Brother and sister were products of the highest strata of humanity's evolution. In them the primitive had long ago been swept aside, been submerged by mechanization, been swamped by scientific development, been nullified by the standardized pattern of the white man's way of life...It was very different with the Aboriginal. He knew what reality was. He led a way of life that was already old when Tut-ankh-amen started to build his tomb.
(Walkabout, pp. 25-26)

Noble savage sacrifices self to save
Ali Adenwala
Jan 04, 2013 rated it it was ok
This was a short, mildly enjoyable book. Throughout most of the story almost nothing happens, except for the death of the bush boy, and it continues that way until the end of the book. The first half was thoroughly captivating but along the way it got way too repetitive in its descriptions of the Australian outback (though very well written), and it didn’t really feel like it was going anywhere. It had a good message about cultural differences and acceptance but Marshal could have taken it a bit ...more
Nov 06, 2017 rated it really liked it  ·  review of another edition
I thought I had read this as a child or teenager, but I had a clear idea of the ending that turned out to be wrong, so I must have misunderstood what happened at the end when I was younger. I knew two children were alone in the desert of central Australia because of a plane crash. Anyway, that's how it starts and fortunately for them they meet a native Australian boy on walkabout who helps them find water and food.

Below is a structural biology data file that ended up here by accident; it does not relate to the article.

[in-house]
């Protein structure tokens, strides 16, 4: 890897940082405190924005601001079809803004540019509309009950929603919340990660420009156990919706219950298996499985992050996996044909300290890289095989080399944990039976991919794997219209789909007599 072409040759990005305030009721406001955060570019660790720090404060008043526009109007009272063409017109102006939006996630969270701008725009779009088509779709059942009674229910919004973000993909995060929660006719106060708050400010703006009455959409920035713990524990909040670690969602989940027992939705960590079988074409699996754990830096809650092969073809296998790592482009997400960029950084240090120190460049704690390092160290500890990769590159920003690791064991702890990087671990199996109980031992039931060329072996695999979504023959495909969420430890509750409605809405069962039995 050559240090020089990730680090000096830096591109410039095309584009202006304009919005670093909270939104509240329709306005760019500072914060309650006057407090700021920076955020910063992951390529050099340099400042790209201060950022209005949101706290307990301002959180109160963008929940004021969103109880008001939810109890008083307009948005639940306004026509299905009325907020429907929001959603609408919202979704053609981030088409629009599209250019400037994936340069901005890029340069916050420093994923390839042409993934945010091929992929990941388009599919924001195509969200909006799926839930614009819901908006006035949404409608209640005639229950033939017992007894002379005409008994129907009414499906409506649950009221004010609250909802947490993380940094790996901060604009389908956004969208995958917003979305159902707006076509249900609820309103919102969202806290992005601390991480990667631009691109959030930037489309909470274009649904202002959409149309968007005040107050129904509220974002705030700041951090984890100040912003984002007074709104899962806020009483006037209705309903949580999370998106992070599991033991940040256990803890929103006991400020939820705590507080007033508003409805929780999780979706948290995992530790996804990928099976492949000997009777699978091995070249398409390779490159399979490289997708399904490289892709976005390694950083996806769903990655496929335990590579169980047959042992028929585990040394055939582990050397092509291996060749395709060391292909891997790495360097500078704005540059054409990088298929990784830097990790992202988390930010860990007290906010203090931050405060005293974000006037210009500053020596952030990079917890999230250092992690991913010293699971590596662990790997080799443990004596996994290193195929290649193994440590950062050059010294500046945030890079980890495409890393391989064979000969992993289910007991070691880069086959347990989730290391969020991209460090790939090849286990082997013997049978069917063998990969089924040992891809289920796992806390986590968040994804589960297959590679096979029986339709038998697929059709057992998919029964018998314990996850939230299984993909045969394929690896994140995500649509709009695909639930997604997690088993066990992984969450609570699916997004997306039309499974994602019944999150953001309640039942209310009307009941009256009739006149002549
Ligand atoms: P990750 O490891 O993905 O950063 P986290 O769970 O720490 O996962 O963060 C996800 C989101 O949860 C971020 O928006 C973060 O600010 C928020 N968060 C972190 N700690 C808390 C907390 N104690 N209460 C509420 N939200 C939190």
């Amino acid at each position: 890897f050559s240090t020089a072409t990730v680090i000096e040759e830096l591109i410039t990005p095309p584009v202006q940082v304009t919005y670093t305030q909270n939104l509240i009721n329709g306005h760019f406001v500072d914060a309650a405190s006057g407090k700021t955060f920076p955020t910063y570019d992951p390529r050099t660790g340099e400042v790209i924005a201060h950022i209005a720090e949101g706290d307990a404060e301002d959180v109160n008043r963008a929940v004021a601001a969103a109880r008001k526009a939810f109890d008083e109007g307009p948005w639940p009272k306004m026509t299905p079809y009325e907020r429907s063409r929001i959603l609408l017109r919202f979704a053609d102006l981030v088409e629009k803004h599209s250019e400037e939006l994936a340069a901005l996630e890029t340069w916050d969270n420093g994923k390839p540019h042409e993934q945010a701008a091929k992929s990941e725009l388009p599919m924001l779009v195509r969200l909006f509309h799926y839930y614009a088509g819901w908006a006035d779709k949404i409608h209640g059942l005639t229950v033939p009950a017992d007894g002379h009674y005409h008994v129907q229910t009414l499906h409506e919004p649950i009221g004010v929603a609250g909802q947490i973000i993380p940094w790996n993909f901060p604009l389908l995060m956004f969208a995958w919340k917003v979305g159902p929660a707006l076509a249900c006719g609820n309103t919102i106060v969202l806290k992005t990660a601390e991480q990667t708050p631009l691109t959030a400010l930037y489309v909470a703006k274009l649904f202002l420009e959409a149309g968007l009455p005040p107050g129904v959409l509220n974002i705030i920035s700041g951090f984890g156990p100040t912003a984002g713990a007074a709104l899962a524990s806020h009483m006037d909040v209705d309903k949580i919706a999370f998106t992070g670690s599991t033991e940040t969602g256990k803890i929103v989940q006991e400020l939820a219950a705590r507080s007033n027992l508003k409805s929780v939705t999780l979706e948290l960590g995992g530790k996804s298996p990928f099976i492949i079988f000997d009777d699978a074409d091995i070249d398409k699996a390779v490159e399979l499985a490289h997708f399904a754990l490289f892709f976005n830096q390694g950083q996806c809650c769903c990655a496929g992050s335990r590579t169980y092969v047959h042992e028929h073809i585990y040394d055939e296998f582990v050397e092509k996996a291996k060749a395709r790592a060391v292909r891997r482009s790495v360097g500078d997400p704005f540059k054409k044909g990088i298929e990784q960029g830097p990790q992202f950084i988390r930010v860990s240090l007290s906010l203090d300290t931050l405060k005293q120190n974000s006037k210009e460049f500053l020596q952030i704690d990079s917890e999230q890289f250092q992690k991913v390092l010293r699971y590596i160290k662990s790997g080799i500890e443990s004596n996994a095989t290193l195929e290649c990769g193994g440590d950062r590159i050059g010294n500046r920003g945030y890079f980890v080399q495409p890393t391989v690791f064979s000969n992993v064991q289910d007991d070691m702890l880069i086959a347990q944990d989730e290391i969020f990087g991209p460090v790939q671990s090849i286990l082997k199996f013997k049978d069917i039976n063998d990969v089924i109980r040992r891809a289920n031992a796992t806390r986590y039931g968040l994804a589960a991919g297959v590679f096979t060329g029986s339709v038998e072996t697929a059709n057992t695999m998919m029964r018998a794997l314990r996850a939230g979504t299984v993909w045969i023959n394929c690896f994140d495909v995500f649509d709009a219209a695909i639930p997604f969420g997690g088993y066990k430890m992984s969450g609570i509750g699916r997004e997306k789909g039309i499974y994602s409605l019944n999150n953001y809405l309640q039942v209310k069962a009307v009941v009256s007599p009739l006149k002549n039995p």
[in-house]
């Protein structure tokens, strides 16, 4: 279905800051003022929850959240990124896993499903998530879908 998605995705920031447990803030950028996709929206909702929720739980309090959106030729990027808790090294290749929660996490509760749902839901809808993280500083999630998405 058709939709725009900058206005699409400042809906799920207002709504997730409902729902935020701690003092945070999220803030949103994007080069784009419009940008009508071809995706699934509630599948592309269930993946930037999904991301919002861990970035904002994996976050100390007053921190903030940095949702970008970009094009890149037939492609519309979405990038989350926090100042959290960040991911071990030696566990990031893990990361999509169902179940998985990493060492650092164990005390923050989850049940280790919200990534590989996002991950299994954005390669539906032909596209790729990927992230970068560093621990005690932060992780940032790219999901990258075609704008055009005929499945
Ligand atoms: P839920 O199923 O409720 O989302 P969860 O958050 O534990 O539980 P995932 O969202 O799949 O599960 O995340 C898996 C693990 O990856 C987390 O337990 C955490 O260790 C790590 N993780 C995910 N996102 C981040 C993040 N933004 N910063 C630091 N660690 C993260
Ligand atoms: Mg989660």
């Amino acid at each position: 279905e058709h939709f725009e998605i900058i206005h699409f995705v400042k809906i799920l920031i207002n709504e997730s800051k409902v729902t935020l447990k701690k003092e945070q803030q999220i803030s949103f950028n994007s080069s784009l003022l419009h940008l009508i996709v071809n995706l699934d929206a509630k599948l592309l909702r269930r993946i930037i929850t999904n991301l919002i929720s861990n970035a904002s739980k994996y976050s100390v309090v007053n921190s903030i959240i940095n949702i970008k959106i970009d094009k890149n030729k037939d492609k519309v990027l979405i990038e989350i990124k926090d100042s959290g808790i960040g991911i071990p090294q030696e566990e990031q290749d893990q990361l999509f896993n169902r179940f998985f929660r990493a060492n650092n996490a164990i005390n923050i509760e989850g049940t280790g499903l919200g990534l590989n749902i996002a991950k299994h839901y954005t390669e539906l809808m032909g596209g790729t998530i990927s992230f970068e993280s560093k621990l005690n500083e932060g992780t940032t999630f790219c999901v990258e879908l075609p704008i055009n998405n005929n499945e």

However, it's not a sunny little story of how kids are blind to racial
Jan 03, 2017 rated it it was ok  ·  review of another edition
Shelves: fiction, australia
Five stars for the description of Australian landscapes, flora, and fauna, one star for frequent use of the word "darky"...

I'm being glib, but I do think this little novel is a good example of why we need diverse authors to tell diverse stories. I'm not sure that the middle-aged Englishman who wrote this novel really firmly grasps or can express the inner life of preadolescent girls from the American south, and I know for darn sure he doesn't know much about Aboriginal Australians. I found
Jackie (Farm Lane Books)
Apr 22, 2016 rated it really liked it